A GREAT Paxton man will be helping to ssssssselebrate the arrival of the Chinese Year of the Snake by hosting the London celebrations ... in front of 100,000 people.

A GREAT Paxton man will be helping to ssssssselebrate the arrival of the Chinese Year of the Snake by hosting the London celebrations ... in front of 100,000 people.

And he will be doing it in Mandarin and English.

Richard Heathcote said he was approached by the London Chinatown Chinese Association to host the extravaganza in Trafalgar Square on Sunday – one of the biggest Chinese new year celebrations outside of Asia.

The 24-year-old linguist, who studied Chinese at Sheffield University and lived in the eastern Chinese city of Nanjing for a year in 2007, landed a job as an actor on a Chinese sitcom when he returned to the UK.

He plays the lead role in the show Gebi Laowai, which translates as Foreigner Next Door and is broadcast in both the UK and China.

He met the festival organisers during filming and was asked to host the London celebrations.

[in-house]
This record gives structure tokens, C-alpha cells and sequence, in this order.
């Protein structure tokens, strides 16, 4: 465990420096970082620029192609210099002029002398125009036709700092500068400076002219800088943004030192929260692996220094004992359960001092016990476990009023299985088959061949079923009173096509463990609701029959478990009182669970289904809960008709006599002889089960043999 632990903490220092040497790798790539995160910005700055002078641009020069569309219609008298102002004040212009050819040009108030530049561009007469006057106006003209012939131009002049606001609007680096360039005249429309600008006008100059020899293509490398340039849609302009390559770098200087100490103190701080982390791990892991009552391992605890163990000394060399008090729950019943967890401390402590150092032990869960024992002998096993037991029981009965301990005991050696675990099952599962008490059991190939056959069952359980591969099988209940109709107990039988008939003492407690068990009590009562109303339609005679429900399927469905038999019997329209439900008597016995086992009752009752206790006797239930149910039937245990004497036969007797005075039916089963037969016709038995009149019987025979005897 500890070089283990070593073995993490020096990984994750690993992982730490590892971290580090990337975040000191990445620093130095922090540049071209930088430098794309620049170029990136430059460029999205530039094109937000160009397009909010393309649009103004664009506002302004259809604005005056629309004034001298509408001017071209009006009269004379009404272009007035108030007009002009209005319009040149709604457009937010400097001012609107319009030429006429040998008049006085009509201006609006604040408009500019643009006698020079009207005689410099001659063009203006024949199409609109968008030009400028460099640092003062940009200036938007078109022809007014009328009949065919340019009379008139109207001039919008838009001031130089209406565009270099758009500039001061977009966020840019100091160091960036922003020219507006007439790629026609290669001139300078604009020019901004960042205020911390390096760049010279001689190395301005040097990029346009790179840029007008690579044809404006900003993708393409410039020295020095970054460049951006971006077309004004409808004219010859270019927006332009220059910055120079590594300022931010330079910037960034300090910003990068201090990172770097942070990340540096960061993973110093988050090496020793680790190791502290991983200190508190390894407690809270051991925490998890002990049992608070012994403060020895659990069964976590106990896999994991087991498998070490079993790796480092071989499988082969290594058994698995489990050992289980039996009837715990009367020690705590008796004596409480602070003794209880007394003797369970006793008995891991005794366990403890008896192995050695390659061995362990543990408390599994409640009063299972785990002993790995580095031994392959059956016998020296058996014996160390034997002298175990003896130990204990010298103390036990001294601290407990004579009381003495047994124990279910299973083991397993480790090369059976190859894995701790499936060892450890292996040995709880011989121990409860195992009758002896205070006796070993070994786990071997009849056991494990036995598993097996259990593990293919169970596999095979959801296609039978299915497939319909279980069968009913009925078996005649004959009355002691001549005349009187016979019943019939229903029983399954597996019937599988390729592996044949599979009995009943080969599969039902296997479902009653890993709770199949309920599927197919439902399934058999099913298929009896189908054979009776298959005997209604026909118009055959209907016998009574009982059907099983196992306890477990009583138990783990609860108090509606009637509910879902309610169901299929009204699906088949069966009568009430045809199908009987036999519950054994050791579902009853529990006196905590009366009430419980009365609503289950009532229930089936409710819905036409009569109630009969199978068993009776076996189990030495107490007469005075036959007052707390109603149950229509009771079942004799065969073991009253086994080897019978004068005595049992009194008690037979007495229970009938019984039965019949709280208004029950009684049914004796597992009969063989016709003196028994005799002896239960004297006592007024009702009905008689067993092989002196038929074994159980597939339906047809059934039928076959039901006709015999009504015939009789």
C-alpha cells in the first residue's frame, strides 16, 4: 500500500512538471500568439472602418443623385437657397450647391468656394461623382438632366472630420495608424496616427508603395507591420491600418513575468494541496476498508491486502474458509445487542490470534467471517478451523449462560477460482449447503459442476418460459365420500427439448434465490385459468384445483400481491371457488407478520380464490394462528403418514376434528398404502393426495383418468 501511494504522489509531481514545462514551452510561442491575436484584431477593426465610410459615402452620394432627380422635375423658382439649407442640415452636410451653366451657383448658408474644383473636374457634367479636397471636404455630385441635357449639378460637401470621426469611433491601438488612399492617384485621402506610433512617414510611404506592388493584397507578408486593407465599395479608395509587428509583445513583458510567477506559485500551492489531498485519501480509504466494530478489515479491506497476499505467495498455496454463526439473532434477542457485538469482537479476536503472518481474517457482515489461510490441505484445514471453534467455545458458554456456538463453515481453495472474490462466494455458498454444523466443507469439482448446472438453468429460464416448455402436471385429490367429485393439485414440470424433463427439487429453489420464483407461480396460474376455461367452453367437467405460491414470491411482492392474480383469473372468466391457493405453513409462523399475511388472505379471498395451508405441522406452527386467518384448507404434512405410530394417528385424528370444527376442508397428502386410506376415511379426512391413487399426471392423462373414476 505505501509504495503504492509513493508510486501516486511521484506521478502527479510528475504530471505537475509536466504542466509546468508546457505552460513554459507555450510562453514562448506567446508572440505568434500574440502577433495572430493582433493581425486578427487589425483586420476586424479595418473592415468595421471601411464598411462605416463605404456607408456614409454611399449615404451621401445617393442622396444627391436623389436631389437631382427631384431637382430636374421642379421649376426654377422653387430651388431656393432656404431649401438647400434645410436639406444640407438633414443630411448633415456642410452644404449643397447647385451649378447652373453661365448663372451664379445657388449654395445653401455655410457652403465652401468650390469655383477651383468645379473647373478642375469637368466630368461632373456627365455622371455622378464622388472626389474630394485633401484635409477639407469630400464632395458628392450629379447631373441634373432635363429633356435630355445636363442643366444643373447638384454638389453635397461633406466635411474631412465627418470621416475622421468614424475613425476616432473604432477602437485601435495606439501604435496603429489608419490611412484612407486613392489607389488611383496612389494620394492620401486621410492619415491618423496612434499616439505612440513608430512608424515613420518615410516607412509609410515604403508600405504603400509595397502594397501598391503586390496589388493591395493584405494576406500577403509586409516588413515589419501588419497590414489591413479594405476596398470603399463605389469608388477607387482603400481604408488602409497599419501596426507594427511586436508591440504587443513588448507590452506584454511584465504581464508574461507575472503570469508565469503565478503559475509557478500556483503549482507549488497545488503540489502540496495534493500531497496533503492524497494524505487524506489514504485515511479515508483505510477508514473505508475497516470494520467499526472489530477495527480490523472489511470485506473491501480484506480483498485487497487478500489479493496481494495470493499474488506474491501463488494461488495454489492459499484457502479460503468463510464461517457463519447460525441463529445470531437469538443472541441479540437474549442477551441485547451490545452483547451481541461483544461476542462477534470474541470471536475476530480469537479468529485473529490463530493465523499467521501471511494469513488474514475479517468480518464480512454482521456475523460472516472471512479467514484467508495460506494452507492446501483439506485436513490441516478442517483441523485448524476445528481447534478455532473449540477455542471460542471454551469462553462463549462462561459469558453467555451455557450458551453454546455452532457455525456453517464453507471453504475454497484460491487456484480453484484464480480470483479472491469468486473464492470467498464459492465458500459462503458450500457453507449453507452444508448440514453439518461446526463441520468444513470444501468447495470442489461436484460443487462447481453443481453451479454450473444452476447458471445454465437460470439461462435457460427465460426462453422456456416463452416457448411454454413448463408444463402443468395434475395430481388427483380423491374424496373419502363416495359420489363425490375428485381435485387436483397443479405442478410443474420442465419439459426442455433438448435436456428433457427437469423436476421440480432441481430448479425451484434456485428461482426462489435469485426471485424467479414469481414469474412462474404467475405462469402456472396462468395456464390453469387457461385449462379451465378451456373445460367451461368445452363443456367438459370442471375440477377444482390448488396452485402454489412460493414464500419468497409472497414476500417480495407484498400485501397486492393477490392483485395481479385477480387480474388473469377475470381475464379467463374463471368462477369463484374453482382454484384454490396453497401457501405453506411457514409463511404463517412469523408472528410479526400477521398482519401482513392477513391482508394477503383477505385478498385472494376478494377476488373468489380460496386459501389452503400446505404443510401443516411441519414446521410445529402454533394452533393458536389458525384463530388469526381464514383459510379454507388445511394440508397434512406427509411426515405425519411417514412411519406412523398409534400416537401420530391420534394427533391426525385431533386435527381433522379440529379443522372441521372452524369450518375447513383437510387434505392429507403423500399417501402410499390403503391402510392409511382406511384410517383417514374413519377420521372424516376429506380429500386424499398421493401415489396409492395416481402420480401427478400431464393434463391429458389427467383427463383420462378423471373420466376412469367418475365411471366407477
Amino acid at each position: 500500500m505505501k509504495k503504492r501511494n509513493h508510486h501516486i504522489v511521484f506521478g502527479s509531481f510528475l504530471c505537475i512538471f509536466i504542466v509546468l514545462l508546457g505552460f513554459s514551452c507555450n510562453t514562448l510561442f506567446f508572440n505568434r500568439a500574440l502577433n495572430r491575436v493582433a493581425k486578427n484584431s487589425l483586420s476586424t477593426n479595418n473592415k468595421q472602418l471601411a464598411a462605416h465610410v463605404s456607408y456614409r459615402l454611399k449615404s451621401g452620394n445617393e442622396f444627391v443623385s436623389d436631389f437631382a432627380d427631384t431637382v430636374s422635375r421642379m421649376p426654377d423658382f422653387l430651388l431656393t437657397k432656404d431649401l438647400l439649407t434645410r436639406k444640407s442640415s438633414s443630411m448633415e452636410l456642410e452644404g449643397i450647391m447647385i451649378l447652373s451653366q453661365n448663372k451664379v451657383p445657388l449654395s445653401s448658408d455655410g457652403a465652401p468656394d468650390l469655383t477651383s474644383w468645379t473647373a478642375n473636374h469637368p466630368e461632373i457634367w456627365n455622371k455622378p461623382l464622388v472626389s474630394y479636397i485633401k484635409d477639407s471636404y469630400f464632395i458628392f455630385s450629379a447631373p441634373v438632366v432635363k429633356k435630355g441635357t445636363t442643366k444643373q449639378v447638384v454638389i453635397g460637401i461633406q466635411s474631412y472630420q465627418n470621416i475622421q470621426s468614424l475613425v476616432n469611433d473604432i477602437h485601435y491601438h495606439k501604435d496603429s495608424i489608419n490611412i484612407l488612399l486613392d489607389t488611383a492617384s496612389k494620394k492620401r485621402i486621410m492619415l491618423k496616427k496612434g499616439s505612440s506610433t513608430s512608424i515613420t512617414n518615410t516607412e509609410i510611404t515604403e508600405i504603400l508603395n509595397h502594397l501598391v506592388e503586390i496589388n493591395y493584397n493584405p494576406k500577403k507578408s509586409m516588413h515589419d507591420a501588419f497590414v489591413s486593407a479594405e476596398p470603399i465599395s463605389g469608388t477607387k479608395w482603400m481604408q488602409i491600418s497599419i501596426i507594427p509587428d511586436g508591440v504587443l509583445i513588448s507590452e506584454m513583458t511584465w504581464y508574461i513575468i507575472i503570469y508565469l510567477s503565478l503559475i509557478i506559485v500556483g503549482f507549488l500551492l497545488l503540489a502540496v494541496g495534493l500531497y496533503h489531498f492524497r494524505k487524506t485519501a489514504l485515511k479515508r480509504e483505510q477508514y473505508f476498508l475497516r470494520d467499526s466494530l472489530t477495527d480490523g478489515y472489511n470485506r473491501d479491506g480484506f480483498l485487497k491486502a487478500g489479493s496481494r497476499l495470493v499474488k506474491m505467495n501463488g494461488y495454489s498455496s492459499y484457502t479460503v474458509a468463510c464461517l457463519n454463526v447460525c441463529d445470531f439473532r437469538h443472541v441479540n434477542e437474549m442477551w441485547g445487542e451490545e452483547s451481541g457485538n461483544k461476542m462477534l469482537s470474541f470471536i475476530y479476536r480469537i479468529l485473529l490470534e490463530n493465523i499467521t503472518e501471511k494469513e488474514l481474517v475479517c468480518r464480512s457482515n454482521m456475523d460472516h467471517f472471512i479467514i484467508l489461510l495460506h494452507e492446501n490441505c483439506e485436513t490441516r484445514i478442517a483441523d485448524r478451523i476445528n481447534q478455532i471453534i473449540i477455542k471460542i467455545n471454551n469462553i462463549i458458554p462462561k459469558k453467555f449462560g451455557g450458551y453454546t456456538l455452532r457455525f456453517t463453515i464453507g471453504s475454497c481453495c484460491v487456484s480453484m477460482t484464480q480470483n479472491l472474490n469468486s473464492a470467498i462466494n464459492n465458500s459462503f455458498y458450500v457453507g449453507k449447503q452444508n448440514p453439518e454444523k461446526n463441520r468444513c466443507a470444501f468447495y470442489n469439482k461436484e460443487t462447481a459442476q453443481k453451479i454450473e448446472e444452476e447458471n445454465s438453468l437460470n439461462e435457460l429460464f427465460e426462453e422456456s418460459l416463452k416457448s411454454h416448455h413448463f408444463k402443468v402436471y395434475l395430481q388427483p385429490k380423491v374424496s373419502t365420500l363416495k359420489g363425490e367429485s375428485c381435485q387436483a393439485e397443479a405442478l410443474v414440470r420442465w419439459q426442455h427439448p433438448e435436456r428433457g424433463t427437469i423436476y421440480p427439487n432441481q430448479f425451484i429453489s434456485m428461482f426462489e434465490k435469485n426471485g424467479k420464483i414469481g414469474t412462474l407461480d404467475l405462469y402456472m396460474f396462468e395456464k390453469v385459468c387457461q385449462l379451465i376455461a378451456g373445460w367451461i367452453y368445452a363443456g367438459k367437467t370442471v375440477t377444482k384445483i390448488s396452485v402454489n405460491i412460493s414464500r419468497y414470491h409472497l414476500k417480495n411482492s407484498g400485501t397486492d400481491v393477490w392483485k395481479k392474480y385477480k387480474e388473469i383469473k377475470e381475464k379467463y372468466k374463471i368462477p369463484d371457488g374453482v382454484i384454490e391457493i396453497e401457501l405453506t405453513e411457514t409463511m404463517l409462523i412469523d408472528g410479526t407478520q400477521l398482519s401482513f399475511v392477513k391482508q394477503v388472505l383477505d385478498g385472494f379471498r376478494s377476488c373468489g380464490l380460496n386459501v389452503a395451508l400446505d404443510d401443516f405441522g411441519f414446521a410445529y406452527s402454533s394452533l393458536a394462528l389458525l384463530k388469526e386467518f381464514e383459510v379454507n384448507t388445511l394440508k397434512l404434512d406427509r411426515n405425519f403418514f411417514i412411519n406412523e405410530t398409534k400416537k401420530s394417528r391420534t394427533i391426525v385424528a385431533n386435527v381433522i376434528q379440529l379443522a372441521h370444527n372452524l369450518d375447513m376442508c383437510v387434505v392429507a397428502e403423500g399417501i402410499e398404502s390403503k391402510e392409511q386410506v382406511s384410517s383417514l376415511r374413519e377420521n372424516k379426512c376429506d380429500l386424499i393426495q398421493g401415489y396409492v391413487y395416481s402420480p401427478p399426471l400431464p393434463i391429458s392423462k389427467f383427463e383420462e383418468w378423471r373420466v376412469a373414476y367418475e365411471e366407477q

“I studied French and German at A-level but they didn't really click for me so I decided to do something else,” he said.

“It was before Chinese really started emerging as a useful language to have so I just got lucky in studying it.”

Trafalgar Square, Leicester Square and China Town have been hosting new year celebrations since the 1980s but this year, Richard said, the organisers have pulled out all the stops.

“They've really taken it up a level,” he said. “It begins in the morning with a parade through the West End to Trafalgar Square.

“There's an opening celebration after that with over 100 stage performances and special guests such as Hong Kong-born singer-songwriter Emmy the Great, and Britain's Got Talent winner Paul Potts.

“There's a second stage on Shaftesbury Avenue with performances from community groups and schools and the celebrations really take off in Chinatown after that.”

Richard, who is waiting to hear if his television show has been recommissioned, will host the stage in Trafalgar Square for the whole day – an eight-hour show which runs from 10am.

Festival director Lawrence Cheng said. “Chinese new year is the most important festival for the worldwide Chinese community.

“It's been celebrated for thousands of years but nowadays it is welcomed by over a sixth of the world's population. It's wonderful to witness the celebration of Chinese culture in London.”

Richard said: “I can't wait to get out there. Being on stage always gives me a real buzz but the sheer size of the audience and the prospect of sharing the stage with some incredible performers makes it all the more exciting.”